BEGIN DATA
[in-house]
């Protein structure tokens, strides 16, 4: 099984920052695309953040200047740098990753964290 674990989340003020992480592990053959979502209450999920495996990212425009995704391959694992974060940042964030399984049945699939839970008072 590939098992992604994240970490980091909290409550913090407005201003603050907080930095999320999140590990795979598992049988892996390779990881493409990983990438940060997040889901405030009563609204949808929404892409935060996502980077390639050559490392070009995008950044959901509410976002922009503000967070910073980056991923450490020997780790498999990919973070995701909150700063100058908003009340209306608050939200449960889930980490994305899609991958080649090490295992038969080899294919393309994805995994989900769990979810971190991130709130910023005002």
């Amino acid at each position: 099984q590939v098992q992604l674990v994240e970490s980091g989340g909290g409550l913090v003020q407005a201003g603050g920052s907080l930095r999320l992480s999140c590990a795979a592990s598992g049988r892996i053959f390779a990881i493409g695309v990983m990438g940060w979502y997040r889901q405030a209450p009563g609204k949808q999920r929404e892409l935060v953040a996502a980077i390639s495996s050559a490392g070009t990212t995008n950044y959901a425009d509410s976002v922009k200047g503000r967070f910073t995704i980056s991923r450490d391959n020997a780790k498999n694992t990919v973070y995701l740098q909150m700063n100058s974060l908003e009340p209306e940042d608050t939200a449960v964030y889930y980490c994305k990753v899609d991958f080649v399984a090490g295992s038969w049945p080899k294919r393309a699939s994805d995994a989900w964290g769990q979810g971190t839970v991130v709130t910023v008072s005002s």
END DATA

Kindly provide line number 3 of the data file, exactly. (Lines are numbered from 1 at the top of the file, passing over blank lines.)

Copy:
């Amino acid at each position: 099984q590939v098992q992604l674990v994240e970490s980091g989340g909290g409550l913090v003020q407005a201003g603050g920052s907080l930095r999320l992480s999140c590990a795979a592990s598992g049988r892996i053959f390779a990881i493409g695309v990983m990438g940060w979502y997040r889901q405030a209450p009563g609204k949808q999920r929404e892409l935060v953040a996502a980077i390639s495996s050559a490392g070009t990212t995008n950044y959901a425009d509410s976002v922009k200047g503000r967070f910073t995704i980056s991923r450490d391959n020997a780790k498999n694992t990919v973070y995701l740098q909150m700063n100058s974060l908003e009340p209306e940042d608050t939200a449960v964030y889930y980490c994305k990753v899609d991958f080649v399984a090490g295992s038969w049945p080899k294919r393309a699939s994805d995994a989900w964290g769990q979810g971190t839970v991130v709130t910023v008072s005002s």